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#1 2013-08-17 12:22:21

EvanPurkhiser
Member
From: Akron, Ohio
Registered: 2010-08-17
Posts: 225
Website

setcolors - Change your Linux VT color palette (at boot time too!)

Hey guys,

I've created a small utility that will change the Linux VT101 virtual console color palette on the fly.

You can run the utility from your VT and pass it a colorscheme file and it will update the color palette. This has an advantage over the method described here that when you issue the "reset" command, the colors wont default back to the Linux VT defaults.

The colorscheme file that the utility reads should just contain 15 hexadecimal color values separated by new lines. the first line being color 0 and the last being 15. You can also prepend the hexadecimal values with "x#" where x is a number between 0 and 15, this way you can order the colors differently (like if you want to put the color pairs next to each other).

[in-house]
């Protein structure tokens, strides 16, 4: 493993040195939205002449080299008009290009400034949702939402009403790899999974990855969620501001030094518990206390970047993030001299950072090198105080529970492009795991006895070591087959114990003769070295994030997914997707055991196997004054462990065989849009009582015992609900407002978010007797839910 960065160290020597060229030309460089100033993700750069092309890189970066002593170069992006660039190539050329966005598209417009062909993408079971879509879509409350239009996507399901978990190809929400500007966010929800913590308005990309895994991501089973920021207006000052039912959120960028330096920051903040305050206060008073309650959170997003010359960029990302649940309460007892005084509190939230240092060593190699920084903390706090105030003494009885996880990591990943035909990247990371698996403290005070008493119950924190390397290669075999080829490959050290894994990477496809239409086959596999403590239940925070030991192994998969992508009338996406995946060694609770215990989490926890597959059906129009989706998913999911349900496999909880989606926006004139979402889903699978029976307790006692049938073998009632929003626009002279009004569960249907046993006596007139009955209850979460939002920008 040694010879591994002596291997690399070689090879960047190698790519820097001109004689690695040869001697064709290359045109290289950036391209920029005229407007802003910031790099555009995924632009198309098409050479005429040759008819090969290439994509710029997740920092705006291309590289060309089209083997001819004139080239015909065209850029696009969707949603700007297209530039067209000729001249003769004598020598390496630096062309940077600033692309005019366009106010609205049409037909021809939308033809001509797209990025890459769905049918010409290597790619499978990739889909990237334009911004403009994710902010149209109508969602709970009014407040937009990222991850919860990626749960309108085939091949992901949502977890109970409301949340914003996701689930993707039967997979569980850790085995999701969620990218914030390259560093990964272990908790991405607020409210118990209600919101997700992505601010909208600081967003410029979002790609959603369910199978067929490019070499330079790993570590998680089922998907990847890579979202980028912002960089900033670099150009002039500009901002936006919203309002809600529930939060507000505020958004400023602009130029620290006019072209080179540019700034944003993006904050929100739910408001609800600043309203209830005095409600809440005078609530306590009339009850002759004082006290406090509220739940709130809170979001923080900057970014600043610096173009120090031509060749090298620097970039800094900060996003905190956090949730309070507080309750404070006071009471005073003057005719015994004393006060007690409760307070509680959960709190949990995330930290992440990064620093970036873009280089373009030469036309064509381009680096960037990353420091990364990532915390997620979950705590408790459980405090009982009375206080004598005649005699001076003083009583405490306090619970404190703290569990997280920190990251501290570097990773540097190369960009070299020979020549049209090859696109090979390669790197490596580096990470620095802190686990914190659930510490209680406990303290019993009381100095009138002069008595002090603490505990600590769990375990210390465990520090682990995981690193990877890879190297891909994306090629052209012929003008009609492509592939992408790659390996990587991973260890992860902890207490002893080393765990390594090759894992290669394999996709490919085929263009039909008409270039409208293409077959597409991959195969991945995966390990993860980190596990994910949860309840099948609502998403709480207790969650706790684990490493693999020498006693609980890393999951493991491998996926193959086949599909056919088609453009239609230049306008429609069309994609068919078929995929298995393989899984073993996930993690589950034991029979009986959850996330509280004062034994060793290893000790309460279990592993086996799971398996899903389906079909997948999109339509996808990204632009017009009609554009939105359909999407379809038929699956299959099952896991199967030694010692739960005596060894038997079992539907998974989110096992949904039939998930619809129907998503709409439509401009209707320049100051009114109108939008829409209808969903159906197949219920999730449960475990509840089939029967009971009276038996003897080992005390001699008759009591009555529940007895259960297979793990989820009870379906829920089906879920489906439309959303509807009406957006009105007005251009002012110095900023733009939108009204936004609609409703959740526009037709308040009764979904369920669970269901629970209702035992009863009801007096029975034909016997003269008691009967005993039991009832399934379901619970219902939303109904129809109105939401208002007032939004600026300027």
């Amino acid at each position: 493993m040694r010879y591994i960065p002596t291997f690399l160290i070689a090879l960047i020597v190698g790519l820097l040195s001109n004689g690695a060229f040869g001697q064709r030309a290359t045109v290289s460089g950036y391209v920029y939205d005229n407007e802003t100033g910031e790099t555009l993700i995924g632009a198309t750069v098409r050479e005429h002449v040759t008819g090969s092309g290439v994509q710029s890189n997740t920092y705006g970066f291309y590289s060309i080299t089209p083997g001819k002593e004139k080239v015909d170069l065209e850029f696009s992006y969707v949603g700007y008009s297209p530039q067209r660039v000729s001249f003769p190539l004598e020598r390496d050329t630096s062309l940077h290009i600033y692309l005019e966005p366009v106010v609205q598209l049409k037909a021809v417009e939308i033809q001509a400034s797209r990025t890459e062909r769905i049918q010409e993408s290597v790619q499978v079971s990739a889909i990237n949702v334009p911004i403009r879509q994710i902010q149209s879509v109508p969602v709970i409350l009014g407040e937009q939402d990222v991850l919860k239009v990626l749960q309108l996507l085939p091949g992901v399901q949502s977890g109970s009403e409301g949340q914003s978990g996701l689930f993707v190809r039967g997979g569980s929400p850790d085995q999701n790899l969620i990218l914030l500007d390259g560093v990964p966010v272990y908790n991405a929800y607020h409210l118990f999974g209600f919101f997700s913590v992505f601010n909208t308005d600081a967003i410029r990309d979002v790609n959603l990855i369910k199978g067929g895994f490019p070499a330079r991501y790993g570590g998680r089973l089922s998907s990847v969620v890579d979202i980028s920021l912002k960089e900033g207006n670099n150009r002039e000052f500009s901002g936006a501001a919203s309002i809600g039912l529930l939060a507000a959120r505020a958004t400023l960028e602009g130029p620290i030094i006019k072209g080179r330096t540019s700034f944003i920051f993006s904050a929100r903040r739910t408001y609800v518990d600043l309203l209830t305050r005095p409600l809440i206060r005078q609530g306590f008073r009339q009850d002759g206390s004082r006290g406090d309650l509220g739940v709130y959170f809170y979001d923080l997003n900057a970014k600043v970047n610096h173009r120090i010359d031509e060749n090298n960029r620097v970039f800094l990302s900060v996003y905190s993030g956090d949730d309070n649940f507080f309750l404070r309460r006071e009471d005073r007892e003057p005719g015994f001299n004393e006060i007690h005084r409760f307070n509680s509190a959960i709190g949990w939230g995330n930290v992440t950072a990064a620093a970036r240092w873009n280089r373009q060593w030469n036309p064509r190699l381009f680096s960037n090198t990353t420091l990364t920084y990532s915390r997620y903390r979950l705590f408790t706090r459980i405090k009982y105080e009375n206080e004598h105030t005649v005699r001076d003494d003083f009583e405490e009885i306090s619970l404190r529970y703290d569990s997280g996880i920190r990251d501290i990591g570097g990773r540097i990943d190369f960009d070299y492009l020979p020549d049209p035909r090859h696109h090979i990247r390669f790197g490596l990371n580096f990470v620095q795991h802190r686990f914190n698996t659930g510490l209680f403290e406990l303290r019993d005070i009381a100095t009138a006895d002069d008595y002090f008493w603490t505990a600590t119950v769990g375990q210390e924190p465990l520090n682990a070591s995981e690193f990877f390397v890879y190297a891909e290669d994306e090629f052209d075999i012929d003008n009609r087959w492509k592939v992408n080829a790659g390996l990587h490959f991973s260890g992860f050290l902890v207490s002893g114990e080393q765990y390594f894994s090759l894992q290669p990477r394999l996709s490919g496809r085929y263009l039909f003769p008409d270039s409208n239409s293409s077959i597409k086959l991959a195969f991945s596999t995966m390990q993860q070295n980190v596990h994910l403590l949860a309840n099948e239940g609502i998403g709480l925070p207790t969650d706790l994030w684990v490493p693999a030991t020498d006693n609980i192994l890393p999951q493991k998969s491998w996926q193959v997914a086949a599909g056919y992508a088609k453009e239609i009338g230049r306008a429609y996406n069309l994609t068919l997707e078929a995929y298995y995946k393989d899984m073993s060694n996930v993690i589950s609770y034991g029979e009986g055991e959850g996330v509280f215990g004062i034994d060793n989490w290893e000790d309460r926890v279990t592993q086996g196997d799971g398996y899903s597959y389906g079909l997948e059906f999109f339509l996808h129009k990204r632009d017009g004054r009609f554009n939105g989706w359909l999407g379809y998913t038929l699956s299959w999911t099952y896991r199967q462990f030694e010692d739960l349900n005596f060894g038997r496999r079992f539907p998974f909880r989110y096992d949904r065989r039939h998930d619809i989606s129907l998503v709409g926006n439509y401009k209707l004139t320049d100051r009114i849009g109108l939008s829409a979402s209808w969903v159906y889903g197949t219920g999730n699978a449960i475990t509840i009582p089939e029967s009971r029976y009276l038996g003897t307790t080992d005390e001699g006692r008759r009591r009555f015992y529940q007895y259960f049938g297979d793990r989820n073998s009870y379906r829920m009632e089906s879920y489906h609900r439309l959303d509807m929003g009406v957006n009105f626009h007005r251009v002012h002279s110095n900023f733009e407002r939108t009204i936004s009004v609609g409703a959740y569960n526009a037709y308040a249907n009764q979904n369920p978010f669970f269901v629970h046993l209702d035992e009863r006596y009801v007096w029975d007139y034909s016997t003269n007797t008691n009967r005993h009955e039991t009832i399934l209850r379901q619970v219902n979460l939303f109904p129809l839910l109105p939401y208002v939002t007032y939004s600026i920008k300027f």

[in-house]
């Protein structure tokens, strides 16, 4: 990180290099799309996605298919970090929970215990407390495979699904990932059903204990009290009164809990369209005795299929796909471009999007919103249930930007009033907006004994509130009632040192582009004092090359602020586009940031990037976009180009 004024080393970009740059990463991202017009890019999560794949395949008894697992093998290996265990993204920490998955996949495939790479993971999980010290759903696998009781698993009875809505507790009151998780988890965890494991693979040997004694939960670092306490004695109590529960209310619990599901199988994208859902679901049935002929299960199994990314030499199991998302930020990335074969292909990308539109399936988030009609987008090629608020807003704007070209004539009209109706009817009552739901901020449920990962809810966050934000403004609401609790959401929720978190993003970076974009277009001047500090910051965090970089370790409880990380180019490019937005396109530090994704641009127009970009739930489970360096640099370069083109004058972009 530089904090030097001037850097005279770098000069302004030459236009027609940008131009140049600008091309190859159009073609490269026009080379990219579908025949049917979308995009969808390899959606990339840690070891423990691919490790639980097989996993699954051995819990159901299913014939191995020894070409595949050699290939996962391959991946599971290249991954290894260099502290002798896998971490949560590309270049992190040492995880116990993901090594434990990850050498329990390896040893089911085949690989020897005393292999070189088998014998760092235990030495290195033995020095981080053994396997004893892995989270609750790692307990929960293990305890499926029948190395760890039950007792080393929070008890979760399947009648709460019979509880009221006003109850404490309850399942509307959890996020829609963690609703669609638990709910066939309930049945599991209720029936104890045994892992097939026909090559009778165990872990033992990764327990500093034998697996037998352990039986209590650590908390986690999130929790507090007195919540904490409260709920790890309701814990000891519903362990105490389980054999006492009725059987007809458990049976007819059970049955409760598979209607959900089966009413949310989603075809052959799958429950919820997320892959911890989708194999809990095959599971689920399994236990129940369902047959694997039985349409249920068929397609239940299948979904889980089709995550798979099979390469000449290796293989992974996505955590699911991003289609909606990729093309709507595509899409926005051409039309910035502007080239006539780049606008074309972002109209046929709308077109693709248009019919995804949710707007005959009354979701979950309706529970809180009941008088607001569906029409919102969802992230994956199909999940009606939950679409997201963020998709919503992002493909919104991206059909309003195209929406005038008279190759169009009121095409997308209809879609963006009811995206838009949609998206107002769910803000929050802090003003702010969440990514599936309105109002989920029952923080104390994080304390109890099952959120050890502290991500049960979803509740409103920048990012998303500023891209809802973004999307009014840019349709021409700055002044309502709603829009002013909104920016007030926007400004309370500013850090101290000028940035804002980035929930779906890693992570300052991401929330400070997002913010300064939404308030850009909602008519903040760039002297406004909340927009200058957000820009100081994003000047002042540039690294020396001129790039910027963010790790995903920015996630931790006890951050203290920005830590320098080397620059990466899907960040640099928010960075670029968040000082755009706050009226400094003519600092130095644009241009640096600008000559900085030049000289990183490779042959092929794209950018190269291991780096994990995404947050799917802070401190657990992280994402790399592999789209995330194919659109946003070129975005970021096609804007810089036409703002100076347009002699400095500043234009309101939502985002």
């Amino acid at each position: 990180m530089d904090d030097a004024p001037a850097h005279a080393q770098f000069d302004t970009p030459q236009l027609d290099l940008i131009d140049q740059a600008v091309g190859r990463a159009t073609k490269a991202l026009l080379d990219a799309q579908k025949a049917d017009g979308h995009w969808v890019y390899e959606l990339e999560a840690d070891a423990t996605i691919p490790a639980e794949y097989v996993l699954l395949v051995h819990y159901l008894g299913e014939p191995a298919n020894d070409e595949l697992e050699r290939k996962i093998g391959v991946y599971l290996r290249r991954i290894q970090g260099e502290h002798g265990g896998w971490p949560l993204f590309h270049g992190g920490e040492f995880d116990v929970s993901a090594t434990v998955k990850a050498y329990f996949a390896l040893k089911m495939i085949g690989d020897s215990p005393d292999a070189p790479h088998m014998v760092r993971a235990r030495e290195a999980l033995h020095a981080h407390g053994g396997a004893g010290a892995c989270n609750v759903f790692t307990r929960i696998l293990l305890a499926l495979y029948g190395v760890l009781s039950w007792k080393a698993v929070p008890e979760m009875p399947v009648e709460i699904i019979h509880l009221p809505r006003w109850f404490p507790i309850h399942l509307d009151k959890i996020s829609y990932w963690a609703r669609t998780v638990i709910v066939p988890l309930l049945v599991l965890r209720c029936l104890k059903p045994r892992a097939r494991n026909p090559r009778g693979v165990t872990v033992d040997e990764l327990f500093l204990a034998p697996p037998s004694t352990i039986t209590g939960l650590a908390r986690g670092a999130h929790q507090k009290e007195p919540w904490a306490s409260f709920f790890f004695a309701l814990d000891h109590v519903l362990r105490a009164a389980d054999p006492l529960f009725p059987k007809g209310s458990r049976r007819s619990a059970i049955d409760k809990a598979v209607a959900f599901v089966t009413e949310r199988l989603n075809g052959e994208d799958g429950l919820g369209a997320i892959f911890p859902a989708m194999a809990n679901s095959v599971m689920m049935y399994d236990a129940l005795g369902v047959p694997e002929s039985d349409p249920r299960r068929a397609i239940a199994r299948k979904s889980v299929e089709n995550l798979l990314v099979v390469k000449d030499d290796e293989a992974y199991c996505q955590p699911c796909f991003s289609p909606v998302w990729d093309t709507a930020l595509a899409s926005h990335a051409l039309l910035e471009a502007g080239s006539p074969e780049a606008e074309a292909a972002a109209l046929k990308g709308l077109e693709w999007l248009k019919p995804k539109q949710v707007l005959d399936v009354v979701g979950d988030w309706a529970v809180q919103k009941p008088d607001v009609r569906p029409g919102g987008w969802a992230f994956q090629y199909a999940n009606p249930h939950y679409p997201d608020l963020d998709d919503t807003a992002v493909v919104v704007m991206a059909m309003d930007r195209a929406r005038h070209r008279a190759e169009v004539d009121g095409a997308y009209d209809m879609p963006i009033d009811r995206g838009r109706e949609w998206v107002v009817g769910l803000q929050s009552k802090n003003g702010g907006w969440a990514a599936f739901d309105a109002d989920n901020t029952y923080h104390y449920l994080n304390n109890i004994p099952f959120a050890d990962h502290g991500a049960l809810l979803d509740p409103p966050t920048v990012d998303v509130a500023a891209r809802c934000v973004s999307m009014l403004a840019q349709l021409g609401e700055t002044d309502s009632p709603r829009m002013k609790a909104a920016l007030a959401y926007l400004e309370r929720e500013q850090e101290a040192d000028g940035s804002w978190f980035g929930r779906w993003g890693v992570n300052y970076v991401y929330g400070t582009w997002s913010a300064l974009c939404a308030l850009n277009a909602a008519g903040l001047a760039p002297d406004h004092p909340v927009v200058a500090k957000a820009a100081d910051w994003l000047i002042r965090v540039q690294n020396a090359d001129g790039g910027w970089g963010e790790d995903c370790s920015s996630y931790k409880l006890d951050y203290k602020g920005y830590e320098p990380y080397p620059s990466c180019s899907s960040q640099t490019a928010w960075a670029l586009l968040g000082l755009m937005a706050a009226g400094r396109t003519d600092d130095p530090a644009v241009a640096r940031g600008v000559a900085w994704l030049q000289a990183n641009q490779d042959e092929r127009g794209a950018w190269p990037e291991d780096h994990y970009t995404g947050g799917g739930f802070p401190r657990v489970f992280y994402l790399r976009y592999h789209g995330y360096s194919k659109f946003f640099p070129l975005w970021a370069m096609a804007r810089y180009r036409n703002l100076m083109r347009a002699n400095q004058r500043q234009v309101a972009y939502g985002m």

Bonus package!

I've also created a mkinitcpio hook that will set your Linux VT colors during early userspace. This way you can have your sexy color scheme from the moment you boot Arch!

For this package all you have to do is definie your colors in the /etc/vconsole.conf file using variables COLOR_x=hexcode where x is a number between 0 and 15.

I will upload the PKGBUILD files to the AUR once I figure out why the AUR is complaining when I upload them...

Now available in the AUR!